“The first one is protect people from tobacco smoke-what is measured is complete bans in smoking in all public places, work places, no designated smoking areas," he said. "Always offering help to quit tobacco use…offering free national quit lines to advise people on how to quit and to link that to the health system, to provide also medication support--essential drugs like nicotine-replacement therapy to help people to quit.  Warning people about the dangers of tobacco use. Prominent hard-hitting clear messages with pictorial warnings over 50 percent on packages.” 

Betcher said 41 countries have adopted at least one of the six MPOWER measures as of 2010. He said an estimated 7.4 million lives have been saved during these three years in those countries that have adopted and implemented one of those measures at the highest level.

Case studies show countries including Panama, China, Thailand, Madagascar, Australia, Uruguay, Ghana and Turkey are succeeding in cutting tobacco use.  WHO says it does not take money for countries to get their populations to quit this deadly habit.  It takes political will.

You May Like

Cambodia Seeks Official UN Maps for Vietnam Border

Notice of request comes as 2 countries open border talks Tuesday after a clash last month More

From South Africa to Vietnam, Cyclists Deliver Message Against Rhino Horns

Appalled by poaching they saw firsthand, sisters embark on tour to raise awareness in countries where rhino horn products are in demand More

Uber Wants Johannesburg Police Protection

Request follows recent protests outside ride-hailing service's Johannesburg office More

Featured Videos

Your JavaScript is turned off or you have an old version of Adobe's Flash Player. Get the latest Flash player.
New Implant Could Help Restore Movement to Paralyzed Limbsi
|| 0:00:00
...    
🔇
X
Maia Pujara
July 07, 2015 10:01 PM
A half-million people suffer spinal cord injuries each year because of car accidents, serious falls and diseases, according to the World Health Organization. Researchers are now working on a soft but strong spinal cord implant that could one day restore movement in paralyzed individuals. VOA’s Maia Pujara reports.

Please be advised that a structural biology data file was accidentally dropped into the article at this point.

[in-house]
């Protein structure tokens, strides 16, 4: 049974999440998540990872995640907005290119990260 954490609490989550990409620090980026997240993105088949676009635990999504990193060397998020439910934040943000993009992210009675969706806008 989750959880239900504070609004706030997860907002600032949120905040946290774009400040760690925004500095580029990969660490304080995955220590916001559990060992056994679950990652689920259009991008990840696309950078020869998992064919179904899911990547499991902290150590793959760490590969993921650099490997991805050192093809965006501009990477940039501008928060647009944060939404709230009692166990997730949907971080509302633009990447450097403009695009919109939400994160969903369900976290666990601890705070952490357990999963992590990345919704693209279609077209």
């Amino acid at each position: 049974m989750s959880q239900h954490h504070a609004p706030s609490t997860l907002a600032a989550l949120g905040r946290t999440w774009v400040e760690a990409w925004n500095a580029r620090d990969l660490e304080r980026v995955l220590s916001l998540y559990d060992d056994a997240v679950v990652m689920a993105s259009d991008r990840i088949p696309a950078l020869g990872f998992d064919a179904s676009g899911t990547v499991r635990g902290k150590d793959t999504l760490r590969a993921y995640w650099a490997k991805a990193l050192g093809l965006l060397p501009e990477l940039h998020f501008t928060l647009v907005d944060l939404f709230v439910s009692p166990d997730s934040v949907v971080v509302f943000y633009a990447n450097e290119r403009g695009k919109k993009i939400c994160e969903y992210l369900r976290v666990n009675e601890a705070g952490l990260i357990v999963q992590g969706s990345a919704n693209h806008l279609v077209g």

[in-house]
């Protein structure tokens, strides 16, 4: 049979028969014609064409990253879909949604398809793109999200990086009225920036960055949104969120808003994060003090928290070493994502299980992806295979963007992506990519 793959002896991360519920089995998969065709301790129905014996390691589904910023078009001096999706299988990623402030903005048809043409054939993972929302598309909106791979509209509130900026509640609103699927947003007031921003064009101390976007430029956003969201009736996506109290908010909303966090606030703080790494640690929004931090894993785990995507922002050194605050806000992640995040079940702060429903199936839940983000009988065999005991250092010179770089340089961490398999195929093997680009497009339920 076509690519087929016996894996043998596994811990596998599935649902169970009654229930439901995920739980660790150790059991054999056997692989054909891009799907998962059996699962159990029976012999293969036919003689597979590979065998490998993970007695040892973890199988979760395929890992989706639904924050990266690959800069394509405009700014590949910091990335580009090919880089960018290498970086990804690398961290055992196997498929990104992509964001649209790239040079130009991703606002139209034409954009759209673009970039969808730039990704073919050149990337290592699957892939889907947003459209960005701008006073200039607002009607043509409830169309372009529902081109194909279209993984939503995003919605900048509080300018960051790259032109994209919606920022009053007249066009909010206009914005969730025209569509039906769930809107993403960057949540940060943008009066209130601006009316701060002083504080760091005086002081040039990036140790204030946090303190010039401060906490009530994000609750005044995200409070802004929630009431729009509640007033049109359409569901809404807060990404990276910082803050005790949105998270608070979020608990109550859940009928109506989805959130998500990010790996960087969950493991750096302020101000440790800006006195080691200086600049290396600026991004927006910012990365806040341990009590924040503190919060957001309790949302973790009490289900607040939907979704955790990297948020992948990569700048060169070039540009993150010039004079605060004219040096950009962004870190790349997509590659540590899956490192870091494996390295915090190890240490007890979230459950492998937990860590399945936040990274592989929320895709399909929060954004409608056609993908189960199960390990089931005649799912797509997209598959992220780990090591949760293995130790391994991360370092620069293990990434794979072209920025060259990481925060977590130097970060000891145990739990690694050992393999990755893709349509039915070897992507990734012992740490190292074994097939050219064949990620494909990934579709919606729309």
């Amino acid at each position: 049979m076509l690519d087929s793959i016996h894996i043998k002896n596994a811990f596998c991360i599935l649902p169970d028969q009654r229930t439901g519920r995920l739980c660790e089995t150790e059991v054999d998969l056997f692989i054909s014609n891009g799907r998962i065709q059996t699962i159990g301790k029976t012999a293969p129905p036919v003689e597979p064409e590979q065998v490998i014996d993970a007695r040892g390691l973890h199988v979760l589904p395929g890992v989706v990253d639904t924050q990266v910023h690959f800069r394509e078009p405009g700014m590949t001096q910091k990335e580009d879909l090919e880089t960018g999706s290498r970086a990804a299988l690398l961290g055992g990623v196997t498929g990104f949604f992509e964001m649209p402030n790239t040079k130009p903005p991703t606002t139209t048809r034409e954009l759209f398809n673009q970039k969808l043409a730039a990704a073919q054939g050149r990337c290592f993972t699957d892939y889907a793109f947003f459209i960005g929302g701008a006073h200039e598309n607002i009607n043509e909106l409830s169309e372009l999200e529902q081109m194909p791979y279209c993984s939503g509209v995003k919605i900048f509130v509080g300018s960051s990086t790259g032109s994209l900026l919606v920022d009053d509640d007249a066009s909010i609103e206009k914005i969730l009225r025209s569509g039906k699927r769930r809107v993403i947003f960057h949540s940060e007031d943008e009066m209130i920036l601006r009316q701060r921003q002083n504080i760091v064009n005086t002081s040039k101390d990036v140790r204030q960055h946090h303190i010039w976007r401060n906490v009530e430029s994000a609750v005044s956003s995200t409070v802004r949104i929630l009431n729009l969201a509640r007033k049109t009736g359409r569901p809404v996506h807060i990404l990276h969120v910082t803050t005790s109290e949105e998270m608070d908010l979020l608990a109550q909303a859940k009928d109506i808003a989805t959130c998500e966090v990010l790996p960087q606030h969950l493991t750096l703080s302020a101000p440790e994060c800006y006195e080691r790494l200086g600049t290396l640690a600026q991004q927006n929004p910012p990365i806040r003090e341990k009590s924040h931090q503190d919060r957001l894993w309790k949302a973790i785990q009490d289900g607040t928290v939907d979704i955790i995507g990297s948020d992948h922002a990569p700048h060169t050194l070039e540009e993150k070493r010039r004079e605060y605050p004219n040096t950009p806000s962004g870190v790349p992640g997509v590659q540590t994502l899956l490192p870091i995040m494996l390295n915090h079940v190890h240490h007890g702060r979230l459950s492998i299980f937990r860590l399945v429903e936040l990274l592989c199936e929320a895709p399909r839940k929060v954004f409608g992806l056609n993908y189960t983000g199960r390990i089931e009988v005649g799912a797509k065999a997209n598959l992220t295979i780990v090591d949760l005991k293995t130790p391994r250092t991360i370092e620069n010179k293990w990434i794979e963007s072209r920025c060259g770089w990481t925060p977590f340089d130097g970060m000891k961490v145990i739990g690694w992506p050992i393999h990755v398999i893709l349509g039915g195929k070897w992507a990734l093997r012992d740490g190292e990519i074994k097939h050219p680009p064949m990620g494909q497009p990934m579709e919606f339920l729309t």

Video

Video New Implant Could Help Restore Movement to Paralyzed Limbs

A half-million people suffer spinal cord injuries each year because of car accidents, serious falls and diseases, according to the World Health Organization. Researchers are now working on a soft but strong spinal cord implant that could one day restore movement in paralyzed individuals. VOA’s Maia Pujara reports.
Video

Video Getting it Done Beyond a Nuclear Deal

If a nuclear deal is reached between Iran and world powers in Vienna, it will be a highly technical road map to be used to monitor nuclear activity in Iran for years to come to ensure Tehran does not make nuclear weapons. Equally as complicated will be dismantling international sanctions that were originally intended to be ironclad. VOA’s Heather Murdock talks to experts about the key challenges any deal will present.
Video

Video Rice Farmers Frustrated As Drought Grips Thailand

A severe drought in Thailand is limiting the growing season of the country’s important rice crop. Farmers are blaming the government for not doing more to protect a key export. Steve Sandford reports from Chiang Mai, Thailand.
Video

Video Making Music, Fleeing Bombs: New Film on Sudan’s Internal Refugees